Elderly face ‘Russian roulette’ of understaffed nursing homes

For those of us who have given our lives to the UK Health Services, the threat of a disintegrating service as we reach the age that we need it is not reassuring. Its going to get worse, as standards fall further, and the difference between state funding and private funding increases. The safety net is holed, a new one is needed, and it will only be possible if we have an honest debate about what the UK regional & local health services, and social care are for. If the standards fall far enough and the costs rise far enough, these will be drivers for more people being cared for, and dying, at home….. The right outcome for the wrong reason..

Image result for health safety net cartoon

Chris Smyth reports July 6th 2017: Elderly face ‘Russian roulette’ of understaffed nursing homes

One in three nursing homes is inadequate, condemning tens of thousands of elderly people to substandard care, an overview of inspections has found.
Elderly care is “precarious” with homes deteriorating as qualified staff leave over poor pay and conditions, inspectors say. Families face a “Russian roulette” with one in four social care services, including home care, not safe enough, campaigners warned.
Inspectors found residents going weeks without showers, falling repeatedly, missing medicines and being woken at dawn for the convenience of staff.
After inspecting all 24,000 social care services looking after a million people in the UK, the Care Quality Commission said the system risked tipping into disaster.
Andrea Sutcliffe, chief inspector of social care, said: “It appears to be increasingly difficult for some providers to deliver the safe, high quality and compassionate care people deserve. . . With demand for social care expected to rise over the next two decades, this is more worrying than ever.”

A fifth of all social care was rated as requiring improvement or inadequate overall, rising to a quarter on safety.
Problems were particularly severe in the 4,000 nursing homes that look after 221,000 of the most vulnerable people, with 32 per cent not good enough overall, rising to 37 per cent on safety.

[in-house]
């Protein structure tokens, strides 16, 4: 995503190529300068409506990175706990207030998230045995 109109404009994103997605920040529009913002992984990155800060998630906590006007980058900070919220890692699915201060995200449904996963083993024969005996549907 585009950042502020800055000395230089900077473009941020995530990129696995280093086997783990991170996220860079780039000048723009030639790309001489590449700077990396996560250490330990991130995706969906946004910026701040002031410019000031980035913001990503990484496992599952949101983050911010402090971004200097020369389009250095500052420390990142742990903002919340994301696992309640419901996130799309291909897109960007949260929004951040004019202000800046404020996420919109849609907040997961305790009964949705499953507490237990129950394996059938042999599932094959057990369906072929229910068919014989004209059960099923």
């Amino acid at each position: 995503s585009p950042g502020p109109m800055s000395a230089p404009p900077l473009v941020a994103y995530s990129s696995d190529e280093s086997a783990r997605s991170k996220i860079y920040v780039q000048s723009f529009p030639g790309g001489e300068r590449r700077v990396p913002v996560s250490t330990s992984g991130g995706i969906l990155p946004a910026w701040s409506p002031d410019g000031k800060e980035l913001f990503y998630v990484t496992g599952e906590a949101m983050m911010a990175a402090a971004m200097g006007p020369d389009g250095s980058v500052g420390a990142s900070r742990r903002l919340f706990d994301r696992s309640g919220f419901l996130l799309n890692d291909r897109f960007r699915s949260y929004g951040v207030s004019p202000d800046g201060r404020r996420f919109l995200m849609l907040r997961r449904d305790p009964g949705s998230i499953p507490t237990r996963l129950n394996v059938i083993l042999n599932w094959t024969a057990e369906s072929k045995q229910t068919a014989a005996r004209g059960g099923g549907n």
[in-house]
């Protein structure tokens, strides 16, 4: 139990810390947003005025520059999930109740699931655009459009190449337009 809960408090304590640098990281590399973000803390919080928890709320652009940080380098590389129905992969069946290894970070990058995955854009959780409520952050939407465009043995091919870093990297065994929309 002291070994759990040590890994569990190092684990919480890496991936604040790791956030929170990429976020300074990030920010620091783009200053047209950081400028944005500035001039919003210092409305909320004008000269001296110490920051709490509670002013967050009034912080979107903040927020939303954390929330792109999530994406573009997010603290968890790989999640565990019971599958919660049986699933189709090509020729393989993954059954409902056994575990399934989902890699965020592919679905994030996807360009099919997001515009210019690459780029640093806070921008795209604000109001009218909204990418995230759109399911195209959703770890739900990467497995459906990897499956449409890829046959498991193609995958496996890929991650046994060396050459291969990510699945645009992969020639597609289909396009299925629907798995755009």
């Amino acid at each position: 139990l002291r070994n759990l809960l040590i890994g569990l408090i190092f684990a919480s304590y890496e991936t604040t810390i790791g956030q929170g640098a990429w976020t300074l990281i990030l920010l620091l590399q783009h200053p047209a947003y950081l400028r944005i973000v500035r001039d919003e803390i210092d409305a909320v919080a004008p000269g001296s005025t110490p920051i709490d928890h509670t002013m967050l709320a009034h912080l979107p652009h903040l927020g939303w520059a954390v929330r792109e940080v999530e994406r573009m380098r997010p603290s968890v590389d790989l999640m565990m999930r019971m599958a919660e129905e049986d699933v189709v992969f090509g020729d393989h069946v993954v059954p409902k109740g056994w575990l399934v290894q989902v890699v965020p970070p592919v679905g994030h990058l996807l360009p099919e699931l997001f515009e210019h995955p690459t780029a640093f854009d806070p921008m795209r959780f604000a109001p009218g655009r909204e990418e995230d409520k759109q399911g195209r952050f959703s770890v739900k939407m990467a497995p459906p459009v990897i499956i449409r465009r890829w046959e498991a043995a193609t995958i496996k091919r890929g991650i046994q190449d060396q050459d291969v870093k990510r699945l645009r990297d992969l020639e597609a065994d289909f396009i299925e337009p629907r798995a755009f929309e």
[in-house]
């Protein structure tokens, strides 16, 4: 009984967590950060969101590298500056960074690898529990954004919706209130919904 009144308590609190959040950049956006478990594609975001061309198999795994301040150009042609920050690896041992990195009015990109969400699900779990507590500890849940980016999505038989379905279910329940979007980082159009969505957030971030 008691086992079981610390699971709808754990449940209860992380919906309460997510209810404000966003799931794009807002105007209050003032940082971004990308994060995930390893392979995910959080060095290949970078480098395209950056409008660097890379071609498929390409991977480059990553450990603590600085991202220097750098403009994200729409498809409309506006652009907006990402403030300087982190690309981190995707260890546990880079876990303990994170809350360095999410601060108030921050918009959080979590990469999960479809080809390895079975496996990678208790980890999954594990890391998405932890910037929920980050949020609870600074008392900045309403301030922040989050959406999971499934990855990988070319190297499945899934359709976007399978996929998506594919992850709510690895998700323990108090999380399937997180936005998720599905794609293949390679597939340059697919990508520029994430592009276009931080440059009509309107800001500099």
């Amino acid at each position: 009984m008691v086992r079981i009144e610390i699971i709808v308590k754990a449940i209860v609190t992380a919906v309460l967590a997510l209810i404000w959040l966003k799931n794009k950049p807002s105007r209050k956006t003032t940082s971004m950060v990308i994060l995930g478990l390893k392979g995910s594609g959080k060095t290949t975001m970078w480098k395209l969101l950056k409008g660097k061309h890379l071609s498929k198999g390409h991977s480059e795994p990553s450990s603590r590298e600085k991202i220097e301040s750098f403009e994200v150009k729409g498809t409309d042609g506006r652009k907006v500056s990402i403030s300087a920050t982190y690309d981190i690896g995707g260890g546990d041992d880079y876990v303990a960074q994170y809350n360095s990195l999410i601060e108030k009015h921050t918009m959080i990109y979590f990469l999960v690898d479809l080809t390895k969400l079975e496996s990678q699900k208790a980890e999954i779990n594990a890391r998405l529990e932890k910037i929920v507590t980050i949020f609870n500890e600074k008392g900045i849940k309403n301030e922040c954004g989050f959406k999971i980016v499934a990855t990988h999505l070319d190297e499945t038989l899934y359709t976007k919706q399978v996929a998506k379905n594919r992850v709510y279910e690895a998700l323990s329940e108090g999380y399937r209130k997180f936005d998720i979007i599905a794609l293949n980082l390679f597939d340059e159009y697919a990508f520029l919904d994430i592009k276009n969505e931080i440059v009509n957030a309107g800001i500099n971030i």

Almost one in ten nursing posts is vacant, leaving many homes short-staffed or reliant on agency workers.
Gary Kirwan of the Royal College of Nursing said: “Since the government cut funding to local authorities, attracting and retaining social care staff has been extremely difficult. It is poorly paid and carers work under considerable pressure . . . The few remaining registered nurses are overstretched.”
Inspectors returned to 1,830 services and found a quarter of those ranked “good” had to be downgraded. Four of the eight ranked “outstanding” fell to “requires improvement”. “That shows the fragility in the sector — good quality care is precarious,” Ms Sutcliffe said.
Caroline Abrahams of Age UK said: “When significant numbers of previously effective providers are unable to sustain a quality care service you know the system’s in serious trouble.
“Older people are effectively playing Russian roulette when they need care.”
The CQC warned in the autumn that social care was approaching a tipping point and ministers have promised a £2 billion injection, but the fate of long-term reform remains unclear after they backed away from plans for a “dementia tax” during the election campaign.

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This entry was posted in A Personal View, Stories in the Media on by .

About Roger Burns - retired GP

I am a retired GP and medical educator. I have supported patient participation throughout my career, and my practice, St Thomas; Surgery, has had a longstanding and active Patient Participation Group (PPG). I support the idea of Community Health Councils, although I feel they should be funded at arms length from government. I have taught GP trainees for 30 years, and been a Programme Director for GP training in Pembrokeshire 20 years. I served on the Pembrokeshire LHG and LHB for a total of 10 years. I completed an MBA in 1996, and I along with most others, never had an exit interview from any job in the NHS! I completed an MBA in 1996, and was a runner up for the Adam Smith prize for economy and efficiency in government in that year. This was owing to a suggestion (St Thomas' Mutual) that practices had incentives for saving by being allowed to buy rationed out services in the following year.

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